Parent-Time Enforcement

When married parents get divorced, parent-time is a crucial way for non-custodial parents to retain a connection with their children. Unfortunately, things happen, and parents don’t always abide by the schedule. If parent-time agreements become an issue, it’s best to consult with an experienced family lawyer who can help ensure that you receive your entitled rights.

What Is Parent-Time Enforcement?

Parent-time refers to the time that a non-custodial parent spends with their children. Both parents must agree upon the schedule in a courtroom or mediation environment to ensure that the children will receive enough quality time with their secondary caregiver. Courts will try to create a plan that still provides stability and continuity as life was before the divorce.

When parent-time orders are made, both parties must comply with the schedule. However, there are special occasions that the court will allow for flexibility if they coincide with one parent’s time, such as:

  • Weddings
  • Funerals
  • Religious holidays
  • Family reunions
  • Other major events

More specifically, parent-time enforcement in Utah is the implementation of the schedule in which the non-custodial parent spends time with their children. This order is crucial to a child’s wellbeing since the time spent together is essential for maintaining bonds. Studies have also shown that children are overall healthier and happier when they’re able to spend time with both of their parents, which is why the court will try to enforce parent-time when possible.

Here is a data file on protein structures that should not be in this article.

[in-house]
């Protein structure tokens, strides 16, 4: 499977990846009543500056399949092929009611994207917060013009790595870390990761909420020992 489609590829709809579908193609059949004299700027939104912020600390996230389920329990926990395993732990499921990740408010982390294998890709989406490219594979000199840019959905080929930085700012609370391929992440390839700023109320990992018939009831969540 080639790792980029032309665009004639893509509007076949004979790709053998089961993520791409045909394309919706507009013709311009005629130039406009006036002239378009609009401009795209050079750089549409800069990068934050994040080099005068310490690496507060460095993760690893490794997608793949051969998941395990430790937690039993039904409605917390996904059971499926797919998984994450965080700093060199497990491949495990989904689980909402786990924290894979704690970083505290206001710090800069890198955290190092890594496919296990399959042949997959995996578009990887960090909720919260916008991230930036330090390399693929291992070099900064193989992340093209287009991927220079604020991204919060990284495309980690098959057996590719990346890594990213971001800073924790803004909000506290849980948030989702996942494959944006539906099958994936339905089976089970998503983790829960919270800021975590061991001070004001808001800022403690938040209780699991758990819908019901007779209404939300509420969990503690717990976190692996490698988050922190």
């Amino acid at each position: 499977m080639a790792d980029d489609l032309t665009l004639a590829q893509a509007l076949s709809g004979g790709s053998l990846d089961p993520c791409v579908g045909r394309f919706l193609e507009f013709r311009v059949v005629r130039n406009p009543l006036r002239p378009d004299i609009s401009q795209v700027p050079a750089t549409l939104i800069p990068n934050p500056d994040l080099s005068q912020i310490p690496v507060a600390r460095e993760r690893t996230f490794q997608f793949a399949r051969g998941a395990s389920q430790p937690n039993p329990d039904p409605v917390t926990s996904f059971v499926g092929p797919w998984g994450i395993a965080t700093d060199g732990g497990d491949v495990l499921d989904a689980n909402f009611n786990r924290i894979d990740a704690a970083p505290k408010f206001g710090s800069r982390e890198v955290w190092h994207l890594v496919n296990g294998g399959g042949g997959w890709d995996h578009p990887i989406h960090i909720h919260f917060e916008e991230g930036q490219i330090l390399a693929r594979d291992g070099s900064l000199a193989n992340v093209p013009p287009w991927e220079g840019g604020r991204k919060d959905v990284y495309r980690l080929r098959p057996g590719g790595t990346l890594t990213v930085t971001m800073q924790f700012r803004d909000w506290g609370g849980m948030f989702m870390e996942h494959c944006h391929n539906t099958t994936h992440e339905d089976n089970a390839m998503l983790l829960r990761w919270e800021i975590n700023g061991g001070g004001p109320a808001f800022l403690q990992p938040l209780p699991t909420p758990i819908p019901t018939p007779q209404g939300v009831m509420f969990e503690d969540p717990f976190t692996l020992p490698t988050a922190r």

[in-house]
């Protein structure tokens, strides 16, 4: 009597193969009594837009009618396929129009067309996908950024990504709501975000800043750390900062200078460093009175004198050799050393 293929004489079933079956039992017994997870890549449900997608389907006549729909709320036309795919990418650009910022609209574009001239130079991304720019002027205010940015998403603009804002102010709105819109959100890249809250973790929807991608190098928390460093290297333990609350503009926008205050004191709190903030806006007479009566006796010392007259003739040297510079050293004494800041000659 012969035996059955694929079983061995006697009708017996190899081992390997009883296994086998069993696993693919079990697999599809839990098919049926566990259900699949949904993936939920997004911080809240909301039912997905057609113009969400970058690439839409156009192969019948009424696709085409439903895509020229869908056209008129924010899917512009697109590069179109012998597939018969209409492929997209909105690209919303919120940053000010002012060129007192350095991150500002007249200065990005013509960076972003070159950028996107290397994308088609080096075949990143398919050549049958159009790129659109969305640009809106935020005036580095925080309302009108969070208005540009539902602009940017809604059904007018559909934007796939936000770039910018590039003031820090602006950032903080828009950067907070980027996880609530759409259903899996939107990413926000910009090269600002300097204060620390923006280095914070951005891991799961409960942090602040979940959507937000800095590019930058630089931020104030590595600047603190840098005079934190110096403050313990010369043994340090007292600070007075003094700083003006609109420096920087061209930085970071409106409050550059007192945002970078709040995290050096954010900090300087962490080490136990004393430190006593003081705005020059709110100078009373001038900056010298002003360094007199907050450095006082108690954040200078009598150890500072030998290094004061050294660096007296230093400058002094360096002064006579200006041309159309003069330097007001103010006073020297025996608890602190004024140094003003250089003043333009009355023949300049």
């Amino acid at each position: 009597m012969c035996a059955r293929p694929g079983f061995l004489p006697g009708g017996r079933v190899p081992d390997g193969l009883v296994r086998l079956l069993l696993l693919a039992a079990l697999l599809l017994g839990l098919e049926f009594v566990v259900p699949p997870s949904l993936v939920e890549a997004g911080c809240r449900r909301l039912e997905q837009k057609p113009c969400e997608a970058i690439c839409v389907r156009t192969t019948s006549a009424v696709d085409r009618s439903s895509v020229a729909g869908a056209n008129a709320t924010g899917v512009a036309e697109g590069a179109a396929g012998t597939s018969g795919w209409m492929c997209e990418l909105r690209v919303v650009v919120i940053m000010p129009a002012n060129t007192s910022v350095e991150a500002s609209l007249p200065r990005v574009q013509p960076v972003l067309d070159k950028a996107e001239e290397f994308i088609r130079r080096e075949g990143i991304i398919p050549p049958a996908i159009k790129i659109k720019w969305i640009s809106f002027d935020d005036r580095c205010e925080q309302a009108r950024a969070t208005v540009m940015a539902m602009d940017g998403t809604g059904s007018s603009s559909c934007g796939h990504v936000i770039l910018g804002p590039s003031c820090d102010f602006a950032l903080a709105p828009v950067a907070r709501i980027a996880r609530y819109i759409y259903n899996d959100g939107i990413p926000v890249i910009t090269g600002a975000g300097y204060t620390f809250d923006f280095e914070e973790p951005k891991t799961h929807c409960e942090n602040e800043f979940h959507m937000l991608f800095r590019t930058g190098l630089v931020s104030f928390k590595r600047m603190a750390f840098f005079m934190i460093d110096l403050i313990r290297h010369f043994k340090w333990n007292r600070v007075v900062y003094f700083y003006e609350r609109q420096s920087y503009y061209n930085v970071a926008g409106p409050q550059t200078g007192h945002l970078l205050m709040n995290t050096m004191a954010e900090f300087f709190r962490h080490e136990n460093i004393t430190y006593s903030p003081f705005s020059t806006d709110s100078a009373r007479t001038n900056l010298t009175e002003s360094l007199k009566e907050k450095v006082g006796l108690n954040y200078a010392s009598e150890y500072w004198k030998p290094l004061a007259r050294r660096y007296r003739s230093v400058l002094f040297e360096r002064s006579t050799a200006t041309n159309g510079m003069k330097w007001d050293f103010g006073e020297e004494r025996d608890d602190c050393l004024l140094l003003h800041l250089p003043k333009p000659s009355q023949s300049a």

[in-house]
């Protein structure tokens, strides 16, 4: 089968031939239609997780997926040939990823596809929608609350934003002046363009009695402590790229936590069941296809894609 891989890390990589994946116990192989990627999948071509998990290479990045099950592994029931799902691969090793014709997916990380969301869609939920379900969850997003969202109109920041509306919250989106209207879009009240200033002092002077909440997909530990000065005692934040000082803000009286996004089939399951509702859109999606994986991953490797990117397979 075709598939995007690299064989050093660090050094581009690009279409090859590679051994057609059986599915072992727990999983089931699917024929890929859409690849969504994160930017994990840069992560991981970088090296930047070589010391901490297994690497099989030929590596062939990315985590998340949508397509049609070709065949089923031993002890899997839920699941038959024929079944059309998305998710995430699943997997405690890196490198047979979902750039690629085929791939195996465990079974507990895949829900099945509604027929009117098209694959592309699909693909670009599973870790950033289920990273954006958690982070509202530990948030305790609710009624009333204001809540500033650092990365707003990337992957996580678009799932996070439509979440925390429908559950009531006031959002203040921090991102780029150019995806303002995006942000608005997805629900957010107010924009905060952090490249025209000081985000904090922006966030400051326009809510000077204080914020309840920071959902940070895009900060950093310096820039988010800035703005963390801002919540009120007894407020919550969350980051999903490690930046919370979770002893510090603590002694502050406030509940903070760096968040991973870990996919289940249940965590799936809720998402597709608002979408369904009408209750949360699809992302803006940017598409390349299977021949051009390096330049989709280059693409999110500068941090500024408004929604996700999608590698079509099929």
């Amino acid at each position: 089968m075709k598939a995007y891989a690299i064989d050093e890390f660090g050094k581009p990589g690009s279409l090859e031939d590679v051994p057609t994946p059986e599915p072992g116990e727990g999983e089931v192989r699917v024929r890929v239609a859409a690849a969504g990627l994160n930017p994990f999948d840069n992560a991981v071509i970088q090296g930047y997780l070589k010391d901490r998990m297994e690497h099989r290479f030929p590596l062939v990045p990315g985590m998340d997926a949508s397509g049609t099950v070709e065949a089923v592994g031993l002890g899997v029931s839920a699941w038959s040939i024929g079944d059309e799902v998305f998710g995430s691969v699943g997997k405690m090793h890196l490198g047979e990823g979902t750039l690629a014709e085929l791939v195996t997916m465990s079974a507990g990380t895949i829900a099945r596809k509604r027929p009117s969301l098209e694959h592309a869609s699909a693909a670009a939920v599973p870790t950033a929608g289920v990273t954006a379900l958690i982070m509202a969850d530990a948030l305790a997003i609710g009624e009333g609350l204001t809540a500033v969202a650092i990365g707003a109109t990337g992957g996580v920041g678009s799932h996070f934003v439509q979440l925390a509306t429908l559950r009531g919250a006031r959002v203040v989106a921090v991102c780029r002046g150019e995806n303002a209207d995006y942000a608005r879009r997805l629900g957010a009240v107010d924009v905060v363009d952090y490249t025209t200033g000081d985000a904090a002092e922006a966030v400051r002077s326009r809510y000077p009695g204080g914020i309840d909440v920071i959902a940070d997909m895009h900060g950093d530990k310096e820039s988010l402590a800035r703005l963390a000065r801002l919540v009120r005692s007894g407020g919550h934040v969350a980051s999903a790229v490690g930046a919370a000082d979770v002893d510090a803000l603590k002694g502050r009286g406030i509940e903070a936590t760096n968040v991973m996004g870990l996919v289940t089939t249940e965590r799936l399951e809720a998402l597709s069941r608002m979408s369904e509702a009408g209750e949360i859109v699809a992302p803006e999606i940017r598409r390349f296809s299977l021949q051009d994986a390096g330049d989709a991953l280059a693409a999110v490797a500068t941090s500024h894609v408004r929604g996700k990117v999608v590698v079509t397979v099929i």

How Are Parent-Time Enforcement Orders Decided?

Parent-time orders are decided around the same time child support and custody matters are being discussed. As always, the children’s best interests will be put first—but before any parent-time orders are made, there are many factors that go into play, including the parents’: 

  • History and relationship with their children
  • Ability to care for the children
  • Readiness to allow their children to have frequent contact with the other parent

But before enforcing parent-time orders, the details of child custody need to be decided. Often, the court will suggest joint legal custody, which is a type of custody where both parents have the legal authority to make major decisions for the child. Legal custody is separate from physical custody, although most divorced parents also agree to joint physical custody. Joint physical custody is when the children will primarily live with one parent and spend every other weekend or a few days a week with the other parent—which is also referred to as parent-time. 

Learn more about how child custody decisions are made. 

What Are Your Legal Rights?

When it comes to parent-time agreements, it’s easy to feel powerless. It can feel like an uphill battle if one parent isn’t complying with the arrangements. So when you enter an agreement for parent-time enforcement, make sure that you know your legal rights, such as: 

  • Parent-time can’t be withheld due to lack of compliance with the schedule
  • Notifications must be given within 24 hours of prominent academic, athletic, community, or social events in which the participating
  • All reports from school must be shared
  • The other parent must be notified immediately of any medical emergencies
  • Virtual communication with the child via email, telephone, instant messaging, video chats, etc. must be available